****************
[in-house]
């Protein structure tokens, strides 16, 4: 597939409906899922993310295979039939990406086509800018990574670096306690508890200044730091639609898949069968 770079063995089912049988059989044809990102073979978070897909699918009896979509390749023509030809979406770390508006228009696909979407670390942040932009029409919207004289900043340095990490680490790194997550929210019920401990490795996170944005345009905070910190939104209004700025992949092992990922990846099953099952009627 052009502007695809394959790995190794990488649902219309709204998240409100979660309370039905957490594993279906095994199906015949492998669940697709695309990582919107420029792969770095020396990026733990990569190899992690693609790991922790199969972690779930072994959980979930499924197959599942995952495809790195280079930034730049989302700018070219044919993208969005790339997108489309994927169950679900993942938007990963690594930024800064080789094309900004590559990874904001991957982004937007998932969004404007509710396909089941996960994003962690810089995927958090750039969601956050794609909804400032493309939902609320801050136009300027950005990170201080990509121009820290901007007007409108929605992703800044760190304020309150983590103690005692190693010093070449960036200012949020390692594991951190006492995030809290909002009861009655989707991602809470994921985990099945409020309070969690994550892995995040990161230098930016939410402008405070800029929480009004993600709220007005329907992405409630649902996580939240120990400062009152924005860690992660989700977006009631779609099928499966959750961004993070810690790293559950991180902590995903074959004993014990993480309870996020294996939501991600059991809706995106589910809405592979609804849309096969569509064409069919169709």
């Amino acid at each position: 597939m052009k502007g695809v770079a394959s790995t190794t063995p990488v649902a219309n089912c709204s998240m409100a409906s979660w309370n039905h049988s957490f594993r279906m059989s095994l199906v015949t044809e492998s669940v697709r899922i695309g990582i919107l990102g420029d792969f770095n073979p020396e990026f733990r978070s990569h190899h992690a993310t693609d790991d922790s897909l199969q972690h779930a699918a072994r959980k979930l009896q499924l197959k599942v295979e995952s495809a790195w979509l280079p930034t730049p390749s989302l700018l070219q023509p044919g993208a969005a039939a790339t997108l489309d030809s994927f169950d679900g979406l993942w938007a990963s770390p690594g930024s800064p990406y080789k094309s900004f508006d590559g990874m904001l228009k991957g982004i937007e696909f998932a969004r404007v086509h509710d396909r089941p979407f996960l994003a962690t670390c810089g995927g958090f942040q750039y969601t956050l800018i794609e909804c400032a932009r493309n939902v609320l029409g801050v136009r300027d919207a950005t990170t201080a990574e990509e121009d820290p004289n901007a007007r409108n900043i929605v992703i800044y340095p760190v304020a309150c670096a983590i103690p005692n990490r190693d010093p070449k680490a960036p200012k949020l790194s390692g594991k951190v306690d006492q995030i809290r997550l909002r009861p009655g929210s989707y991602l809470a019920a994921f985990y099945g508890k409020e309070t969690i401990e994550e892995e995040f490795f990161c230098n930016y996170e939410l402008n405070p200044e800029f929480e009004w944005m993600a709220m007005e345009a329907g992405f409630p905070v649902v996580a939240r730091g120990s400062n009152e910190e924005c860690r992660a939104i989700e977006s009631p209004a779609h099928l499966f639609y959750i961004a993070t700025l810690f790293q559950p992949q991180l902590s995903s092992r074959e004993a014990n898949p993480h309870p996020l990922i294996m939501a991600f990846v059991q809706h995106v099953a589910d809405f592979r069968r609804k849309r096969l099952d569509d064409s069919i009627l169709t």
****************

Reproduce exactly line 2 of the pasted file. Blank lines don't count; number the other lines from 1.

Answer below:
């Protein structure tokens, strides 16, 4: 597939409906899922993310295979039939990406086509800018990574670096306690508890200044730091639609898949069968 770079063995089912049988059989044809990102073979978070897909699918009896979509390749023509030809979406770390508006228009696909979407670390942040932009029409919207004289900043340095990490680490790194997550929210019920401990490795996170944005345009905070910190939104209004700025992949092992990922990846099953099952009627 052009502007695809394959790995190794990488649902219309709204998240409100979660309370039905957490594993279906095994199906015949492998669940697709695309990582919107420029792969770095020396990026733990990569190899992690693609790991922790199969972690779930072994959980979930499924197959599942995952495809790195280079930034730049989302700018070219044919993208969005790339997108489309994927169950679900993942938007990963690594930024800064080789094309900004590559990874904001991957982004937007998932969004404007509710396909089941996960994003962690810089995927958090750039969601956050794609909804400032493309939902609320801050136009300027950005990170201080990509121009820290901007007007409108929605992703800044760190304020309150983590103690005692190693010093070449960036200012949020390692594991951190006492995030809290909002009861009655989707991602809470994921985990099945409020309070969690994550892995995040990161230098930016939410402008405070800029929480009004993600709220007005329907992405409630649902996580939240120990400062009152924005860690992660989700977006009631779609099928499966959750961004993070810690790293559950991180902590995903074959004993014990993480309870996020294996939501991600059991809706995106589910809405592979609804849309096969569509064409069919169709």